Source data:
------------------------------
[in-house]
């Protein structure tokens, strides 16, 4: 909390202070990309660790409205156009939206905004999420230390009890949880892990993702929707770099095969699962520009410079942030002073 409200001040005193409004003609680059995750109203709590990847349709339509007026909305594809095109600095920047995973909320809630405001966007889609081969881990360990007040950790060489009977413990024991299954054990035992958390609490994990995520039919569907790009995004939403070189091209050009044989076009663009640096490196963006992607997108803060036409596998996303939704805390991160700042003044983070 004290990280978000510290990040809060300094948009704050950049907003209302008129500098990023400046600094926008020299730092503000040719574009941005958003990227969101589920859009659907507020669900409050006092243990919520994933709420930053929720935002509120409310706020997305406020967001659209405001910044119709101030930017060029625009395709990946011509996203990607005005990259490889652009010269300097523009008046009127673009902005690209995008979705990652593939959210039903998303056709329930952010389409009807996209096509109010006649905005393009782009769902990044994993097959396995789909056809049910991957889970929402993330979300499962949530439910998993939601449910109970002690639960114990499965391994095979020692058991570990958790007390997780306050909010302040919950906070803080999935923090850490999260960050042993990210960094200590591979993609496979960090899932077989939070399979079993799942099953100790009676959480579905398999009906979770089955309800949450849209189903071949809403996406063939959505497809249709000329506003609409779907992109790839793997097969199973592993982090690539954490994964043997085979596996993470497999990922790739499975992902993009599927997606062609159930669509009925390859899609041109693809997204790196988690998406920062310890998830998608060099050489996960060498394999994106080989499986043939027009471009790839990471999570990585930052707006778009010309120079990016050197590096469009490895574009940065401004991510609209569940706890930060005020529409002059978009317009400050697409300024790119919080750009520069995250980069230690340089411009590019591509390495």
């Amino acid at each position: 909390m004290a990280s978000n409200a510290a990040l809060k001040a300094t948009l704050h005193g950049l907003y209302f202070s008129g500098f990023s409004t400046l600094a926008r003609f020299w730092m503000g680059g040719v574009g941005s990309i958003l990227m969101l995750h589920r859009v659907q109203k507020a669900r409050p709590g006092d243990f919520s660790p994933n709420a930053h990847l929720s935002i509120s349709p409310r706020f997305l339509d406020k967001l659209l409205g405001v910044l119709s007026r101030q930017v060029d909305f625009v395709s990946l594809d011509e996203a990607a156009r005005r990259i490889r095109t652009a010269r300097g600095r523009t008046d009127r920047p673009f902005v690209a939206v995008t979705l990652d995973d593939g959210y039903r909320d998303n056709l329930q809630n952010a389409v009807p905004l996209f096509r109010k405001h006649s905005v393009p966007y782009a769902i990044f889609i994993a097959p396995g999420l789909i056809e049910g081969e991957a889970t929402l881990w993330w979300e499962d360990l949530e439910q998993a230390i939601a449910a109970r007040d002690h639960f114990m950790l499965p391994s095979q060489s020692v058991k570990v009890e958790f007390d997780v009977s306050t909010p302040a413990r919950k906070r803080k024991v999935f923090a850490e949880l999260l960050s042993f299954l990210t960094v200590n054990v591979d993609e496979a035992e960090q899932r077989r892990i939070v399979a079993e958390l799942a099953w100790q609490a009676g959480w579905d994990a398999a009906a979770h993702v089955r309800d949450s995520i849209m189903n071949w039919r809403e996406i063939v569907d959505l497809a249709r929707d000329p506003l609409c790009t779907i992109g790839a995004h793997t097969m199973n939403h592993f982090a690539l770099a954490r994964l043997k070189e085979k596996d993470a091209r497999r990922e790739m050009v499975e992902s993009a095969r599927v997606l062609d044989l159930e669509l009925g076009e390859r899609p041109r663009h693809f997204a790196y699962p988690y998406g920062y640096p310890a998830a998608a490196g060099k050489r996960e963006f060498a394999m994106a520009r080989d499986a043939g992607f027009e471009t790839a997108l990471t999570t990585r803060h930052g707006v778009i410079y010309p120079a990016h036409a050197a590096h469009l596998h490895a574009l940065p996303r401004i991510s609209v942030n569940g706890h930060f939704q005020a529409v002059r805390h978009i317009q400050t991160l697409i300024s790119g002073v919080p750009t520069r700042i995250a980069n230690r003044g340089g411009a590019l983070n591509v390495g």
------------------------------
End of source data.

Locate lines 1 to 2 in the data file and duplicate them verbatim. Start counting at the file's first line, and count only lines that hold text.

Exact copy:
[in-house]
């Protein structure tokens, strides 16, 4: 909390202070990309660790409205156009939206905004999420230390009890949880892990993702929707770099095969699962520009410079942030002073 409200001040005193409004003609680059995750109203709590990847349709339509007026909305594809095109600095920047995973909320809630405001966007889609081969881990360990007040950790060489009977413990024991299954054990035992958390609490994990995520039919569907790009995004939403070189091209050009044989076009663009640096490196963006992607997108803060036409596998996303939704805390991160700042003044983070 004290990280978000510290990040809060300094948009704050950049907003209302008129500098990023400046600094926008020299730092503000040719574009941005958003990227969101589920859009659907507020669900409050006092243990919520994933709420930053929720935002509120409310706020997305406020967001659209405001910044119709101030930017060029625009395709990946011509996203990607005005990259490889652009010269300097523009008046009127673009902005690209995008979705990652593939959210039903998303056709329930952010389409009807996209096509109010006649905005393009782009769902990044994993097959396995789909056809049910991957889970929402993330979300499962949530439910998993939601449910109970002690639960114990499965391994095979020692058991570990958790007390997780306050909010302040919950906070803080999935923090850490999260960050042993990210960094200590591979993609496979960090899932077989939070399979079993799942099953100790009676959480579905398999009906979770089955309800949450849209189903071949809403996406063939959505497809249709000329506003609409779907992109790839793997097969199973592993982090690539954490994964043997085979596996993470497999990922790739499975992902993009599927997606062609159930669509009925390859899609041109693809997204790196988690998406920062310890998830998608060099050489996960060498394999994106080989499986043939027009471009790839990471999570990585930052707006778009010309120079990016050197590096469009490895574009940065401004991510609209569940706890930060005020529409002059978009317009400050697409300024790119919080750009520069995250980069230690340089411009590019591509390495």